Progressive Web App (PWA) is the future of the web and mobile development. Recently some of my colleagues (Ravi Tiwari, Smriti Chawla) and I got this golden opportunity to attend a training at Google‘s office in Bangalore.
(From the left: Rajendra Prasad, Ravi Tiwari and Smriti Chawla)
The training was conducted by industry experts and professional trainers. It was a 2-day training which was held on 20th and 21st Feb 2017.
A total of 50 developers attended the training. They were from different sectors and companies which included start-ups and brands both alike.
The sessions were very interactive with a lot of live demos and assignments. We learned various features of the progressive web app that can help in improving the performance of the web and mobile applications. The concept of PWA gives native feel to an application allowing it to run in an offline mode with easy installation.
Below are the session highlights:
The first session was outlining the importance of building Progressive Web App. We learned various features such as service workers, Index DB, App Shell & Push notifications. It becomes very easy to run applications in offline mode with all these features.
Followed by this, we had a session on advancements in Responsive design. While we all know that CSS3 media queries help to build a responsive website writing different viewport for various devices, there is another advancement which most people don’t know. Instead of writing multiple media queries, there is calc() function in CSS3 which can calculate element properties and can map the viewport. It can save a lot of development time, reduce code and boost the overall performance.
We also got insights on optimizing responsive images. We learned that HTML5 based <picture> helps us to load distinct images for different viewports. An appealing feature of the picture element is that it can detect both device and resolution. It gives us the flexibility to write image srcset and media queries. The picture element comes natively with HTML5 and will surely be more popular in coming times.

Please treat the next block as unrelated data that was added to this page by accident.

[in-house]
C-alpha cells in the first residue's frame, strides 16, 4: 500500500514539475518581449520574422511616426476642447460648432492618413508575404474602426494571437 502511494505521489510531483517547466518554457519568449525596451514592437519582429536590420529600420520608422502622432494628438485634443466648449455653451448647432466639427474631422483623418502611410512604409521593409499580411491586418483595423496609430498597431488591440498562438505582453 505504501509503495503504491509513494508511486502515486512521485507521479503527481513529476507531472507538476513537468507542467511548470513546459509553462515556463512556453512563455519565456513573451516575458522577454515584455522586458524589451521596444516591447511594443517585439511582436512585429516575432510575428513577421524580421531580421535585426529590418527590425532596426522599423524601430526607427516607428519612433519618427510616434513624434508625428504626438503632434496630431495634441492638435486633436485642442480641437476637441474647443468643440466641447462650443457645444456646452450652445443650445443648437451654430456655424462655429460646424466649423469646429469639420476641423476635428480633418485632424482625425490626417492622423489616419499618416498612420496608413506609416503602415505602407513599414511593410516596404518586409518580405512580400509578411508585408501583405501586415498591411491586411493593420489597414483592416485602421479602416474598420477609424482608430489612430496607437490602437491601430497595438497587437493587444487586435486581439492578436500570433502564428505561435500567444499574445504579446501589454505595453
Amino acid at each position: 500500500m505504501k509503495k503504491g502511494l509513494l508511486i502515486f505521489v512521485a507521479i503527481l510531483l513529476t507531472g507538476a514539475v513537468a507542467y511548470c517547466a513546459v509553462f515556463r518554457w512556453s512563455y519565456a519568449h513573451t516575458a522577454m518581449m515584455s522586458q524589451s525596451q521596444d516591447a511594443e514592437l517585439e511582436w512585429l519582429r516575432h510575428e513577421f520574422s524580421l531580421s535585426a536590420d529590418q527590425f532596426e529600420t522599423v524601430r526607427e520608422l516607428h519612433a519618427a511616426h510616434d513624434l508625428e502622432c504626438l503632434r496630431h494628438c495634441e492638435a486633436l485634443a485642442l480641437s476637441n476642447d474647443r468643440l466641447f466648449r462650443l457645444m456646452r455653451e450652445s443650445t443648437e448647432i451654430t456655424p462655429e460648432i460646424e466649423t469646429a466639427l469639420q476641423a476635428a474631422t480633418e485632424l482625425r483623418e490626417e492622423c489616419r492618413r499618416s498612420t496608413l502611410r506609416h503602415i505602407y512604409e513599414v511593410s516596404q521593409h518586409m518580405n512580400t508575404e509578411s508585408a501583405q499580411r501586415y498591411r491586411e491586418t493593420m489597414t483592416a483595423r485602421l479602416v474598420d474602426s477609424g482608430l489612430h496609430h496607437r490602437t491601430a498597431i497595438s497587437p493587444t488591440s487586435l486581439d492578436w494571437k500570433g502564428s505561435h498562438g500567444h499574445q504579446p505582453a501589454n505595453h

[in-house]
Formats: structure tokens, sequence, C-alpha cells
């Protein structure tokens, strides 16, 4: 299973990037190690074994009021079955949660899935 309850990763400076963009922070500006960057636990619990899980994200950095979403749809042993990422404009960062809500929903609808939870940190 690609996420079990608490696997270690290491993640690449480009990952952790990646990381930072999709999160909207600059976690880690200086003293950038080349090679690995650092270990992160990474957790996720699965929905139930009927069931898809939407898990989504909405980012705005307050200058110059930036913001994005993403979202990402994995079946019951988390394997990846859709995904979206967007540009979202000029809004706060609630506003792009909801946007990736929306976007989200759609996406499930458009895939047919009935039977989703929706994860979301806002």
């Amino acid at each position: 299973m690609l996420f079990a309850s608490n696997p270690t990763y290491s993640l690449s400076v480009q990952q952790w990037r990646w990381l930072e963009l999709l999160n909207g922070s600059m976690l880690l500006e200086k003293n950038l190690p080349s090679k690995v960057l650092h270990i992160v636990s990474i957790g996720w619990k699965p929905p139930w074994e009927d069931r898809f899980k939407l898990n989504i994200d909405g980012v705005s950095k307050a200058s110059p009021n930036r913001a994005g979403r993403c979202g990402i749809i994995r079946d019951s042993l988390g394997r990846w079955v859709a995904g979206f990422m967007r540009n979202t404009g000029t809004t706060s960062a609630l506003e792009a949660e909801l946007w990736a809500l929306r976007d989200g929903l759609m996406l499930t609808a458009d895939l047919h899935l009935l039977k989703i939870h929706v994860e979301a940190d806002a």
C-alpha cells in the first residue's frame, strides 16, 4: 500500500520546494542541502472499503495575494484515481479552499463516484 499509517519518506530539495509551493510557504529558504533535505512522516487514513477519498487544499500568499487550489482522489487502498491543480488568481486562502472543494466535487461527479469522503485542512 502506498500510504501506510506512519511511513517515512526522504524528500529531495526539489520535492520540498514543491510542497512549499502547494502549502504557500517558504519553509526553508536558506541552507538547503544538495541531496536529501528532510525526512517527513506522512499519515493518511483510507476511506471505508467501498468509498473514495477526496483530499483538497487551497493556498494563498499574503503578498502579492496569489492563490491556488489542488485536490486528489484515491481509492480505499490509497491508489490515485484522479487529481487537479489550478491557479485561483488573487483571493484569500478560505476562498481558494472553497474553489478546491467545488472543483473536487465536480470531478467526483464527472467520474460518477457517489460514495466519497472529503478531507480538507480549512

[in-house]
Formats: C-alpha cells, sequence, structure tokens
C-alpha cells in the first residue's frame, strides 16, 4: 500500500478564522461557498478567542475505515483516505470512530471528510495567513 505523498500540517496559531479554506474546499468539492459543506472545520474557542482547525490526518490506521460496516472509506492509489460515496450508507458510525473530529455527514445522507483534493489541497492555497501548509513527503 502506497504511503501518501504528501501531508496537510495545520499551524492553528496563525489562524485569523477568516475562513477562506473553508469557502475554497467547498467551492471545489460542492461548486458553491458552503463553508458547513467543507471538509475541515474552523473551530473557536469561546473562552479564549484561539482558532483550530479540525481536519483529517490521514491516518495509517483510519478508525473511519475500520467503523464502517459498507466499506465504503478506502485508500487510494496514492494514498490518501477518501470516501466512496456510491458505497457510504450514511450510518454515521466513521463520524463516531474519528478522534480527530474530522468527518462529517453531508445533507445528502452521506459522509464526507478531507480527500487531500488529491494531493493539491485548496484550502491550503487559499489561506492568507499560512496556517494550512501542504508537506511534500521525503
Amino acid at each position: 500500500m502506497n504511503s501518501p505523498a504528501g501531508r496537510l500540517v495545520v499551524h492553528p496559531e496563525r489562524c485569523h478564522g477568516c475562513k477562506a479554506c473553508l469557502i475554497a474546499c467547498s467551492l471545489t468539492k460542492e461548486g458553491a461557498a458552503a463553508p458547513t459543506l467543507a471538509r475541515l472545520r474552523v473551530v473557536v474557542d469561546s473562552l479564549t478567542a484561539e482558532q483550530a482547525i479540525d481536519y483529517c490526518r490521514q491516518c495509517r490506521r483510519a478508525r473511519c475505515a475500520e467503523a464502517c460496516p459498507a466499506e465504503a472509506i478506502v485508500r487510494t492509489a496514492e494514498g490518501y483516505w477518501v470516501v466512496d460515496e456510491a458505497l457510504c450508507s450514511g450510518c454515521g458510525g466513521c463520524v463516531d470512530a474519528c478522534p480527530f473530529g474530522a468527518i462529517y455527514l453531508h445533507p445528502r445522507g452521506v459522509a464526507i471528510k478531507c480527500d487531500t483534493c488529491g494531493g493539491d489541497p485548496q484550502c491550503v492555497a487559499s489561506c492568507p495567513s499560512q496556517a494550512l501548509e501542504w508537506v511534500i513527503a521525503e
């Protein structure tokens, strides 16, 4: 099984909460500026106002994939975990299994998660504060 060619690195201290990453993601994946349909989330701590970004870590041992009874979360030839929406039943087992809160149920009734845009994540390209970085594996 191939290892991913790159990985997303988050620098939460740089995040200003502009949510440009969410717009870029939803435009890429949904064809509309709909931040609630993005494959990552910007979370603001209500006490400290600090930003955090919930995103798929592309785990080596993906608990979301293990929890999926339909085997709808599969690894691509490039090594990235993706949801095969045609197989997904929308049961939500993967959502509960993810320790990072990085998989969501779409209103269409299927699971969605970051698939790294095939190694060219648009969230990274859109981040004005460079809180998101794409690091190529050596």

We also learned various other things during the training such as:
Fetch & Promises : Fetch() API provides us flexibility to make network requests similar to XMLHttpRequest. Fetch API use promises enabling simpler and cleaner APIs.
Lighthouse: Lighthouse is a tool or extension which helps to analyze web apps and web pages. It is similar to google page speed which analyzes the performance of the application. Lighthouse provides multiple optimization metrics which can be useful to boost the PWA performance.
Index DB: IndexDB is a new feature of HTML5 which helps to store the structured data at the client-side. We can have key-pair value using IndexDB.
Push Notification: We also got insights about push notifications and how to create better push notifications with native HTML5.
Overall, it was a fun event with a lot of knowledge sharing on both the days. We also got an opportunity to practice in a live lab while attending the sessions giving us a clear picture about how PWA works and how to integrate it with existing projects. We also learned about the efforts Google is putting up on PWA by building a knowledge base around the same. It will be soon available to people.